In an event-driven microservices architecture, services typically need to update their domain state and publish an integration event to a service bus at the same time (Either both operations complete, or none).

Simple example: The ordering microservice receives a REST API call to create an order. The microservice needs to:

1) Create the order entity and persist it in the database

2) Publish an OrderCreated integration event through an event bus

When using a relational database this is typically achieved using the outbox pattern: a single entry is saved in the database that indicates that event X needs to be published. This entry is saved as part of the same transaction that contains the domain-state changes. A background process then polls these entries and publishes the events. This means that the event will eventually be published, making the system eventually consistent.

However, NoSQL databases do not favor the idea of updating multiple documents in a single transaction, and many of them do not support it without ugly workarounds. Below is a list of potential solutions (Some more ugly than others):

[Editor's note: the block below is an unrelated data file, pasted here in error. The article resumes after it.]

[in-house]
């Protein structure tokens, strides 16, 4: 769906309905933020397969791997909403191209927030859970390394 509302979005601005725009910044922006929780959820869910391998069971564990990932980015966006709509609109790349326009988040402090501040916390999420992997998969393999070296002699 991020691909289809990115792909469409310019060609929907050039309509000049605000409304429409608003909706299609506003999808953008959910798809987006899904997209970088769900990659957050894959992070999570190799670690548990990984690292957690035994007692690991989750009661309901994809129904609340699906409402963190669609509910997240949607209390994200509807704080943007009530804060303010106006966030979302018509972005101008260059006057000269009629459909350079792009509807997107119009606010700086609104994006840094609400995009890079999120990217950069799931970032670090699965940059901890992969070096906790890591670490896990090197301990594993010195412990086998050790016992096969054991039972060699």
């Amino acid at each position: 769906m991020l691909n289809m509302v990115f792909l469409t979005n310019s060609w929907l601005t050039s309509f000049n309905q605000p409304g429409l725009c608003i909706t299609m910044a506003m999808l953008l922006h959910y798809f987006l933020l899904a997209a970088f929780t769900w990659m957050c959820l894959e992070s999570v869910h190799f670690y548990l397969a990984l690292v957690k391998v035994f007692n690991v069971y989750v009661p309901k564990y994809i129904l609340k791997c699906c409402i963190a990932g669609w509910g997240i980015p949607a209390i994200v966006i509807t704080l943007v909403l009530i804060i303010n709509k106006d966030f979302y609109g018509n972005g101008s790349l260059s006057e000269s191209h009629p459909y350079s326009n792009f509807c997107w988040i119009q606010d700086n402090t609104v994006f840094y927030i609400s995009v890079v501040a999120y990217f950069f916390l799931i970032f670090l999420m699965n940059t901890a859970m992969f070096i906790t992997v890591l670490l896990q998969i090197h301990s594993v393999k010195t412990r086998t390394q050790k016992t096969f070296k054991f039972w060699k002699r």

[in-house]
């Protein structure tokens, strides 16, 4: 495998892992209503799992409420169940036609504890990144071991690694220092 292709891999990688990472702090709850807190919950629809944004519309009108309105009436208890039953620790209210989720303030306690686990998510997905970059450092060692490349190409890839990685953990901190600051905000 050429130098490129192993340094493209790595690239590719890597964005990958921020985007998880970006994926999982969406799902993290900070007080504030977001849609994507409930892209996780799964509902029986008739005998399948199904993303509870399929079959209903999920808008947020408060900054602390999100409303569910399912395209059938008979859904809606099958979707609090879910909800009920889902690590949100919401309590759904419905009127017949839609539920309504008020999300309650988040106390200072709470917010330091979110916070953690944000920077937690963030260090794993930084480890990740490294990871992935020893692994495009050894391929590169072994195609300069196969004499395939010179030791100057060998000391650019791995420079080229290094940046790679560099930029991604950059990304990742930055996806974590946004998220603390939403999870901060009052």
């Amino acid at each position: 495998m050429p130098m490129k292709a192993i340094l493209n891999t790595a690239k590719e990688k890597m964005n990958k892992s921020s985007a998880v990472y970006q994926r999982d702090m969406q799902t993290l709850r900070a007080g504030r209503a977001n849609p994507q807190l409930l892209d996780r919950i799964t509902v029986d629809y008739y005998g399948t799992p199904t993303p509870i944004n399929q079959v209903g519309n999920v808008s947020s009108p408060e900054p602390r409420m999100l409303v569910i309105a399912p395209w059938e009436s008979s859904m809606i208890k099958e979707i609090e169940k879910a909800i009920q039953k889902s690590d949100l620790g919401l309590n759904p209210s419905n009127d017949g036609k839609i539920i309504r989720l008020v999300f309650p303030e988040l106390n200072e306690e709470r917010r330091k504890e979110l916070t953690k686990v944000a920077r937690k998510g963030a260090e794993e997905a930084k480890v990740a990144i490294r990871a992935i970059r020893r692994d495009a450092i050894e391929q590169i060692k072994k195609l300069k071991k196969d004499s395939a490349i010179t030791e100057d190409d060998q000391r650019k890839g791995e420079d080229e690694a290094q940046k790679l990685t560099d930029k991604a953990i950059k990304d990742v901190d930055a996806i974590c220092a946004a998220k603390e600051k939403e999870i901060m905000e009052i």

1. Outbox pattern variation:

Outbox pattern, but instead of having a separate collection of documents for the pending events, they will be saved as part of the domain entity. Each domain entity will encapsulate a collection of events that remain to be published and a background process will poll such entities and publish the events.


  1. If the background process publishes the event but fails to remove it from the domain entity, it will re-publish it. This shouldn't really be a problem if updates are idempotent or if the event handler is able to identify duplicate events.
  2. Domain entities are corrupted with integration events.

2. Event sourcing:

Event sourcing makes this problem go away but is very complex to implemented and a big overhead for small microservices.


  1. Complex, might need complete re-design of the way services work with data.

3. Listening to own events:

The service will only publish an event that is also subscribed to (It will not update its state as part of the same operation). When the service bus sends the event back for handling, the service will update its domain entity.